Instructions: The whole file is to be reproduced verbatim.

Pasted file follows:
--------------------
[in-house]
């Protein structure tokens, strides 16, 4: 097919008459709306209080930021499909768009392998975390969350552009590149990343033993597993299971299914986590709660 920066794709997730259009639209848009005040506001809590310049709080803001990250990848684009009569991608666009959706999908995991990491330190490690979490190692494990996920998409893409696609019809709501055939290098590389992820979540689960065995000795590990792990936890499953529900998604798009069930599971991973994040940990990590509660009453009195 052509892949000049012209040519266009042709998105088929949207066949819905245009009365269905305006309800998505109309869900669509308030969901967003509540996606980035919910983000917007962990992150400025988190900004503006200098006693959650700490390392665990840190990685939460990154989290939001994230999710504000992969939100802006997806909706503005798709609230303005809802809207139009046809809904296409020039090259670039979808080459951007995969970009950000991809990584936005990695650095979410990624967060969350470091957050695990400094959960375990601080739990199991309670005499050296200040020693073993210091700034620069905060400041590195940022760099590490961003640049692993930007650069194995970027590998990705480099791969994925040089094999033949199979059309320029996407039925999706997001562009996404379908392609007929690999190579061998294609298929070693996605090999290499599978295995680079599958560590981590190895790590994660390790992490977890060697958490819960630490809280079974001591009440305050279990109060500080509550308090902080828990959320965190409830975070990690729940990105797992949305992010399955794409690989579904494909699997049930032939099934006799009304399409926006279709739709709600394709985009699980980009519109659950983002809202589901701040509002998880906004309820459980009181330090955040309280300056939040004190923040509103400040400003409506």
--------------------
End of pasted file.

[in-house]
């Protein structure tokens, strides 16, 4: 097919008459709306209080930021499909768009392998975390969350552009590149990343033993597993299971299914986590709660 920066794709997730259009639209848009005040506001809590310049709080803001990250990848684009009569991608666009959706999908995991990491330190490690979490190692494990996920998409893409696609019809709501055939290098590389992820979540689960065995000795590990792990936890499953529900998604798009069930599971991973994040940990990590509660009453009195 052509892949000049012209040519266009042709998105088929949207066949819905245009009365269905305006309800998505109309869900669509308030969901967003509540996606980035919910983000917007962990992150400025988190900004503006200098006693959650700490390392665990840190990685939460990154989290939001994230999710504000992969939100802006997806909706503005798709609230303005809802809207139009046809809904296409020039090259670039979808080459951007995969970009950000991809990584936005990695650095979410990624967060969350470091957050695990400094959960375990601080739990199991309670005499050296200040020693073993210091700034620069905060400041590195940022760099590490961003640049692993930007650069194995970027590998990705480099791969994925040089094999033949199979059309320029996407039925999706997001562009996404379908392609007929690999190579061998294609298929070693996605090999290499599978295995680079599958560590981590190895790590994660390790992490977890060697958490819960630490809280079974001591009440305050279990109060500080509550308090902080828990959320965190409830975070990690729940990105797992949305992010399955794409690989579904494909699997049930032939099934006799009304399409926006279709739709709600394709985009699980980009519109659950983002809202589901701040509002998880906004309820459980009181330090955040309280300056939040004190923040509103400040400003409506």